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Better for the Coffee Table than the Design Desk
on January 16, 2004
Much of Universal Principles of Design lacks depth. The reason for this is that the text needed more colloboration than it appears to have asorbed. For something that aspires to be a sort of objective compendium, the topics (and particularly the examples used) are grounded firmly within the author's sphere of knowledge. I correctly guessed both where the authors lived as well as their occupations long before I had finished reading merely because they use so many examples from Houston and software. Unfortunately, this lack of research and colloboration outside of the two authors and their own knowledge creates a shallow, uninformed book.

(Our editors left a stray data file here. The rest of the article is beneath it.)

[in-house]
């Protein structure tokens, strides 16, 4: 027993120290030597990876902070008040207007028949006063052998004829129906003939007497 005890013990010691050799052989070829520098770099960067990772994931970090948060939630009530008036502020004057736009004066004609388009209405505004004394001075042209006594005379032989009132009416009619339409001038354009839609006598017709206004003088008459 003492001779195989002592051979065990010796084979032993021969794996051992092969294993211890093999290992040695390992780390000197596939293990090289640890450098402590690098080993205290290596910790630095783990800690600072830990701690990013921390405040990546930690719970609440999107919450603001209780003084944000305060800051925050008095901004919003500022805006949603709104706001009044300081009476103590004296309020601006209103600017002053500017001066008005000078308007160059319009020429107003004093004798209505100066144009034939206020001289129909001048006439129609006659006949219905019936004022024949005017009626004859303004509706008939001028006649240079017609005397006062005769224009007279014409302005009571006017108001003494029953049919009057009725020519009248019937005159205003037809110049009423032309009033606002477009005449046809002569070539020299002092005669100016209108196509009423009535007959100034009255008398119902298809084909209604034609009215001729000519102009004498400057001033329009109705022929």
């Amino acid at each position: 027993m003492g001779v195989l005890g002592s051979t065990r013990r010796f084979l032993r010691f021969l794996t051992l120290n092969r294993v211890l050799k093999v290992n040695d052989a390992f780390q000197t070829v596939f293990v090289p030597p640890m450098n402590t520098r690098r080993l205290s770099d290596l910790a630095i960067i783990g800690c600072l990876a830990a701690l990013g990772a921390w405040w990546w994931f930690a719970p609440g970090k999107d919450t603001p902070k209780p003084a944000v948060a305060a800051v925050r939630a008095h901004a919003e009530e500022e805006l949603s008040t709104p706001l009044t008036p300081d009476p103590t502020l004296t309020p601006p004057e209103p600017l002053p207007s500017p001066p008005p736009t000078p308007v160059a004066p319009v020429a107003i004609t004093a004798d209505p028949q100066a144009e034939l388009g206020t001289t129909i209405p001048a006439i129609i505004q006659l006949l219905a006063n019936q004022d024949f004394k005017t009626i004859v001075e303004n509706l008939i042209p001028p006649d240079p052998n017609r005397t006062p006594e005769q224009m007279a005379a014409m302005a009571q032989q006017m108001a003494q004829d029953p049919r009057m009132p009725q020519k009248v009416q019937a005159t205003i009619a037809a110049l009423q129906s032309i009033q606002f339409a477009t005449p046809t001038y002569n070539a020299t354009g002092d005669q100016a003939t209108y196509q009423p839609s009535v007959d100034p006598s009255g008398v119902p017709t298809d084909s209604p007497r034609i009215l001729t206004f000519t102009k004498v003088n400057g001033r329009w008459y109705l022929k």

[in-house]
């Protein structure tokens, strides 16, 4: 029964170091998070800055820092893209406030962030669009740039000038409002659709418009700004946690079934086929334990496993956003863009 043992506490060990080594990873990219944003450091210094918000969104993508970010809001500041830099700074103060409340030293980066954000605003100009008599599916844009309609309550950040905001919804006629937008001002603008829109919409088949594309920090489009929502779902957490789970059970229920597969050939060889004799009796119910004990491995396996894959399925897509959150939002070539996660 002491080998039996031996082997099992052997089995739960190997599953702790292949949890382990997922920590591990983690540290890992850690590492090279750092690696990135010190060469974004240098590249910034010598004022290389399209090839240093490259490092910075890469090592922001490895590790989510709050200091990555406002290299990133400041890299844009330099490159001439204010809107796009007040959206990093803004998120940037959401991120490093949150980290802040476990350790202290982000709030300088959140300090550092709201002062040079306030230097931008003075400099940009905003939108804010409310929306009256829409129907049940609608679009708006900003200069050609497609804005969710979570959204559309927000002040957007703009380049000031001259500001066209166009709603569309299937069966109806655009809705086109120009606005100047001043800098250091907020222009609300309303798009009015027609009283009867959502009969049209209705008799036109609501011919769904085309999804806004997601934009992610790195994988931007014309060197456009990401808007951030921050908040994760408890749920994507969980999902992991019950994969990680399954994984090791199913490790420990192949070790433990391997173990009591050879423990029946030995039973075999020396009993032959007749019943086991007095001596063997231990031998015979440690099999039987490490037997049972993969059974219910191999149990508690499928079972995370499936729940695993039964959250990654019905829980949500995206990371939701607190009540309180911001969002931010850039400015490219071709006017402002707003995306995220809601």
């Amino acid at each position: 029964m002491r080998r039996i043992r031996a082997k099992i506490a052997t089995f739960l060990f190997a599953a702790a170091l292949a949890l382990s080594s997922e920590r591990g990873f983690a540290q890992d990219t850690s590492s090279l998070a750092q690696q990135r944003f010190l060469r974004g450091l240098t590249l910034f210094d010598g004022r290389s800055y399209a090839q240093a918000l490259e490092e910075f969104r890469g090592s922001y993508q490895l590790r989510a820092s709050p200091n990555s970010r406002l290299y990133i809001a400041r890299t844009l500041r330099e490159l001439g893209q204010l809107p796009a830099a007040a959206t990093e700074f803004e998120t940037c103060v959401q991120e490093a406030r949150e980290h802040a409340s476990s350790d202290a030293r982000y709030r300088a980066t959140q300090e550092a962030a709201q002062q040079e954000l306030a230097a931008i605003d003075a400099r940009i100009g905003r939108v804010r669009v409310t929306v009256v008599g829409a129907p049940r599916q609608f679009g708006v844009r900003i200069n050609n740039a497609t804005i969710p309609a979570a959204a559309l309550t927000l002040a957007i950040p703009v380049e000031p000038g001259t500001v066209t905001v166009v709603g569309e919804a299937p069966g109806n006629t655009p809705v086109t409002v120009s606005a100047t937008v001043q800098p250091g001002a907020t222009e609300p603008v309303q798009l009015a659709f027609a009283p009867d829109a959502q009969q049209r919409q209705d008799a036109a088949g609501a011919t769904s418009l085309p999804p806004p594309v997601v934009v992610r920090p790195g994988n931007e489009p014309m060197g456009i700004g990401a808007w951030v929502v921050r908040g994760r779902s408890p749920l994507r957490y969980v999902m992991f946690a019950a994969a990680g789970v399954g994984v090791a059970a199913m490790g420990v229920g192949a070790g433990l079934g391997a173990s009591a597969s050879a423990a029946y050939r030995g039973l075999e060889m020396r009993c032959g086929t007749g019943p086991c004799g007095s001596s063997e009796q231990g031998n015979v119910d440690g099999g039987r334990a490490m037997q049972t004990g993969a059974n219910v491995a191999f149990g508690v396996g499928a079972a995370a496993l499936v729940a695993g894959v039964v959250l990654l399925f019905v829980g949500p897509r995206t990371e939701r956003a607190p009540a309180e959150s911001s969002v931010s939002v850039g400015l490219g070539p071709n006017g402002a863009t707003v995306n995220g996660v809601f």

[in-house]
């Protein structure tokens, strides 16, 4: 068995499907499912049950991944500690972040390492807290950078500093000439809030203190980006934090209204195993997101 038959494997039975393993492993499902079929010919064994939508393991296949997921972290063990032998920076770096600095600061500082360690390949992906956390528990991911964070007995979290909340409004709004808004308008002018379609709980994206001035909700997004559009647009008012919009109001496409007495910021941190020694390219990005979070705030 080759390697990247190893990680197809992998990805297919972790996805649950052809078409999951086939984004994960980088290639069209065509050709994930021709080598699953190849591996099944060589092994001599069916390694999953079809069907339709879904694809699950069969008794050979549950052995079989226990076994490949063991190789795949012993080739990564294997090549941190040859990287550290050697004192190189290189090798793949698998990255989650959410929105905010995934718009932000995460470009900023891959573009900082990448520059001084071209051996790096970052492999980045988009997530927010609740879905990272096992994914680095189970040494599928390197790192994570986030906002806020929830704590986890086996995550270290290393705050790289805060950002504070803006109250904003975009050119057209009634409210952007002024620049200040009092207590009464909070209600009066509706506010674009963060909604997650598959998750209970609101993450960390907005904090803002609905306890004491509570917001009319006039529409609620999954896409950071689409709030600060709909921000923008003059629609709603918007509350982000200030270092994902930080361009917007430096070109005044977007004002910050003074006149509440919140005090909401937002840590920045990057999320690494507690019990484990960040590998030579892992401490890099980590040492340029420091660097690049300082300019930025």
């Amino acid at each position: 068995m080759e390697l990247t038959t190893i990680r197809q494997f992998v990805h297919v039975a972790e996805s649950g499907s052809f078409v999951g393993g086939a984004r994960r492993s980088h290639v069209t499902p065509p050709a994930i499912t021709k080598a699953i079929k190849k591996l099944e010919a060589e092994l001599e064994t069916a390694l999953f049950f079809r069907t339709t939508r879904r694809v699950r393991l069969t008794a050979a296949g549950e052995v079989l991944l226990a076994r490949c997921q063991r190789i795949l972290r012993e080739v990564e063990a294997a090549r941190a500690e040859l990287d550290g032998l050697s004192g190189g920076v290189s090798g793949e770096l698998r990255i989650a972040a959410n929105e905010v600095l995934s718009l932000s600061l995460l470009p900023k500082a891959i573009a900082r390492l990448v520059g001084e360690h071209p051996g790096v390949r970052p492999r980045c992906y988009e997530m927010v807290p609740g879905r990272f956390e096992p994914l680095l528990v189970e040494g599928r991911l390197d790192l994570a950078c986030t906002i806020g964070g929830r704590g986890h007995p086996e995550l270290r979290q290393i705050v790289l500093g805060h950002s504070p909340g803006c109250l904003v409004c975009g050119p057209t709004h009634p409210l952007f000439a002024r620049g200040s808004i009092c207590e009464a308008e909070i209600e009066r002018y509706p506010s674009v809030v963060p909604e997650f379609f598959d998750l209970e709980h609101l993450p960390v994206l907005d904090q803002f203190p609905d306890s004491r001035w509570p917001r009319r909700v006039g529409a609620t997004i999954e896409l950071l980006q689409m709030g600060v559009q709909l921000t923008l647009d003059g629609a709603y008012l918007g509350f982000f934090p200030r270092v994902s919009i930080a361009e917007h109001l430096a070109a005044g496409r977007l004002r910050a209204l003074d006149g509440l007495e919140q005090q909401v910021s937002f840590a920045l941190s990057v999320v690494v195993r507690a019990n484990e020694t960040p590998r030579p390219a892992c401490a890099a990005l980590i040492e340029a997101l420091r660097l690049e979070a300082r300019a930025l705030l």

Universal Principles of Design is far less academic and objective than it proports. For example, if I had based one of my principles on an example I would have researched it beyond merely using internet heresay (DVORAK v. QWERTY, for example). That's not to say it isn't enjoyable, as the text itself is neat, modernist, clean and is, at times, interesting and informative. However, Universal Principles of Design lacks the academic depth needed for usability and never extends beyond introductions and formalities. The book is something that aspires to belong more on the coffee table as a chic relic of interest in design than as a usable, practical text to earmark, underline in, and really utilize as a day to day guidebook.